If there’s one thing that’s true as an administrative professional, it’s that you’re often forced to wear many hats. Balancing multiple tasks at once, answering hundreds of emails, meeting critical deadlines, and assisting in major projects can become stressful and overwhelming. Without the proper self-care techniques in place, the demands of the job can often lead to burnout.
Executive assistants and administrators are left with one vital solution: practicing self-care. This includes taking care of your needs, knowing your limits, and knowing when to slow down. Not only will this expand your career possibilities, but it will also lead to greater levels of life satisfaction.
This enlightening webinar reviewed some key self-care strategies for admins. Speakers Mary Ryan and Zach Tsuleff engaged viewers in a dynamic discussion about personal and professional wellness. Long-time and experienced administrative professionals, their guidance and expertise are necessary for all members of the ASAP community.
In a time where self-care so easily takes the back-burner, be brave enough to say “yes” to yourself first. Let’s go over the chief elements that were discussed in this webinar.
Defining Self-Care as an Admin
What does self-care look like as an administrative assistant? First off, it’s important to note that self-care is not a commonly talked-about aspect of the job. In most cases, administrative professionals follow this career path because there’s a shared desire to help others. And in many ways, there’s an unspoken expectation to take care of others without hesitation.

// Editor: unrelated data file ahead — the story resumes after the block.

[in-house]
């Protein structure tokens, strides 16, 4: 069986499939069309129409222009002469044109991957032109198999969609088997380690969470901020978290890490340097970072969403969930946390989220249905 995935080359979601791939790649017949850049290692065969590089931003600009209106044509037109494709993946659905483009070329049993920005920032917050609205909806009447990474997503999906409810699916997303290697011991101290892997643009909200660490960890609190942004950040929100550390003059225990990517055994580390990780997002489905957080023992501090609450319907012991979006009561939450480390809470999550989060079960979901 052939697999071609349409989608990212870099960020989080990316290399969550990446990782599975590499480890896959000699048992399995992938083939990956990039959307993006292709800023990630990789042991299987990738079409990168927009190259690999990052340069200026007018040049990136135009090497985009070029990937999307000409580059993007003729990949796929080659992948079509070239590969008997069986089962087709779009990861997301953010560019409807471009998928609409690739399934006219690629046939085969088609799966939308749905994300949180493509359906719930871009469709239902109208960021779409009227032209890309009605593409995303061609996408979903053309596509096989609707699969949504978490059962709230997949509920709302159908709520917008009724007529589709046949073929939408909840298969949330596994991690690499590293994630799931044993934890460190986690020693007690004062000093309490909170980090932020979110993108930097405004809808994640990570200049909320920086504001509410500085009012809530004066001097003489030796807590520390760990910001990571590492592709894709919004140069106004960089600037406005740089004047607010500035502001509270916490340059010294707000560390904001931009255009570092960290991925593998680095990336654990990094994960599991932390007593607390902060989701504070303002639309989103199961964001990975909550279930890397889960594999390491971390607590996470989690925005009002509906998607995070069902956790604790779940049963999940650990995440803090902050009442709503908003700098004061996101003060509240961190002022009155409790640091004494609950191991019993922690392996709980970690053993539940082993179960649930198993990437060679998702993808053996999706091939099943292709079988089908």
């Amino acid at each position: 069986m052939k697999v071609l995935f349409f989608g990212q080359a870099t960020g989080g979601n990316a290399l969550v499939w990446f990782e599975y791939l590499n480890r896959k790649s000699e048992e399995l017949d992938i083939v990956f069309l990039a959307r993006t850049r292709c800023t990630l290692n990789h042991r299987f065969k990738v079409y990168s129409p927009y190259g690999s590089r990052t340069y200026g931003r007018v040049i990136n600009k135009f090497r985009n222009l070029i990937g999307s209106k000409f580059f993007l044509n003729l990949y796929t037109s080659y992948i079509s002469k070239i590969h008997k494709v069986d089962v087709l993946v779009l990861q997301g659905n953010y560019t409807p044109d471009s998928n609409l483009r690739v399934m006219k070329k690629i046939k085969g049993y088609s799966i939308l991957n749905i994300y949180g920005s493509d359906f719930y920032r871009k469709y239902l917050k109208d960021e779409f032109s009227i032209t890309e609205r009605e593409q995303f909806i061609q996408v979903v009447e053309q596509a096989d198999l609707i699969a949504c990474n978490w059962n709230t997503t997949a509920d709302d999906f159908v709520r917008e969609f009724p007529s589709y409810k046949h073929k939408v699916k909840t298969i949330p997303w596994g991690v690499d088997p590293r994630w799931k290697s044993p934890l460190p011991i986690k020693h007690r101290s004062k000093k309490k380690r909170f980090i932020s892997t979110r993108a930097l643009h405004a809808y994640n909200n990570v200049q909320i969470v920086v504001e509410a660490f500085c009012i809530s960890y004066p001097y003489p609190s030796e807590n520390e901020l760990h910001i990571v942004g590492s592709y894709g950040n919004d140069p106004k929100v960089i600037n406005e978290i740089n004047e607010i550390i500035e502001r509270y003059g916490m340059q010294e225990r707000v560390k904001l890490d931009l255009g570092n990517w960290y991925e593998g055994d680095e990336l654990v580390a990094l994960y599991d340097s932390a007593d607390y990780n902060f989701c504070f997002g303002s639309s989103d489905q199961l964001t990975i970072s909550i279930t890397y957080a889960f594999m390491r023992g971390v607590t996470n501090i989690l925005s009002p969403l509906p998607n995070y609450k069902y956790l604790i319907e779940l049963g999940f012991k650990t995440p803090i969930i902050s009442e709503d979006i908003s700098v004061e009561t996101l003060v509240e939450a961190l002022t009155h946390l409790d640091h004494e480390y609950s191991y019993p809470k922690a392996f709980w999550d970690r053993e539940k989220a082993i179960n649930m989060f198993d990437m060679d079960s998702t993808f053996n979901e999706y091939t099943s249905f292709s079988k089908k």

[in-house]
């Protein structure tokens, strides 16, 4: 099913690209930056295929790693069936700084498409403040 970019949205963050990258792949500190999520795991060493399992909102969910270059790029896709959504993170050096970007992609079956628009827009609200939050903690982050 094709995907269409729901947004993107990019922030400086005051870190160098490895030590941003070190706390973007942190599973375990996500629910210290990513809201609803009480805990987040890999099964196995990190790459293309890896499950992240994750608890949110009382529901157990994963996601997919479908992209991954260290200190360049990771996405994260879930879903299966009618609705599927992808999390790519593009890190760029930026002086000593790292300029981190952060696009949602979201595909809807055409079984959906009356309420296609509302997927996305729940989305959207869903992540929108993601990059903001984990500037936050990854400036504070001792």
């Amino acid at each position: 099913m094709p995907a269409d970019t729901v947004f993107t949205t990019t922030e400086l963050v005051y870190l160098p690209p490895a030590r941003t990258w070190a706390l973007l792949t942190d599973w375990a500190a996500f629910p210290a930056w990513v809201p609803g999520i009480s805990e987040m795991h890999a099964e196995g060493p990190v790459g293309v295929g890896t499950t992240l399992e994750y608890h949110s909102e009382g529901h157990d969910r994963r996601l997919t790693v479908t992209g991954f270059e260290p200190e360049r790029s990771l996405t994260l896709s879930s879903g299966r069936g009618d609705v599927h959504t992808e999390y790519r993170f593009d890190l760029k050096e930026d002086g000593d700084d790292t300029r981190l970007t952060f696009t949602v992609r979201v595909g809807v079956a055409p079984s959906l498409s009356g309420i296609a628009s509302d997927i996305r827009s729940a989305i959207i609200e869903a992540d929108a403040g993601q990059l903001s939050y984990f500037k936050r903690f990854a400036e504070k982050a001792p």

Mary stated that “we’ve ended up in these roles because we have a passion to support and assist.” While this is a beautiful purpose to have, it’s easy to forget your needs when swept up in your job’s duties.
Mary and Zach further defined self-care. They expressed, “self-care does not have a Webster’s definition. It’s inherently making your health a priority to improve your own health.”
Moreover, self-care is about taking care of yourself with the intention of better-taking care of others. They remark, “you cannot pour from an empty cup.” It’s impossible to support other people if you are not supporting yourself.
So, let’s break the myth that self-care is inherently selfish. This ideology Mary and Zack talk about informs the opposite. When you take care of yourself, your ability to care for others inevitably strengthens. This ripples into every facet of your life. Your job performance will improve, as well as your overall joy and personal fulfillment.
Knowing Your Value as an Individual and Administrative Professional
With this in mind, how do admins start to put self-care into action? And what does self-care look like in an administrative context? Soon, we’ll discuss tangible ways to practice and implement self-care. But there’s one important piece to the self-care puzzle that cannot be understated.
This essential element is knowing your value. It’s nearly impossible to embark on a self-care journey without knowing your worth, first and foremost. Mary and Zach expanded on this,
“Someone told me a long time ago that if someone has the inability to see your worth, it does not devalue you…So first, we have to start with valuing ourselves enough to care for ourselves.”
What does it mean to know your worth?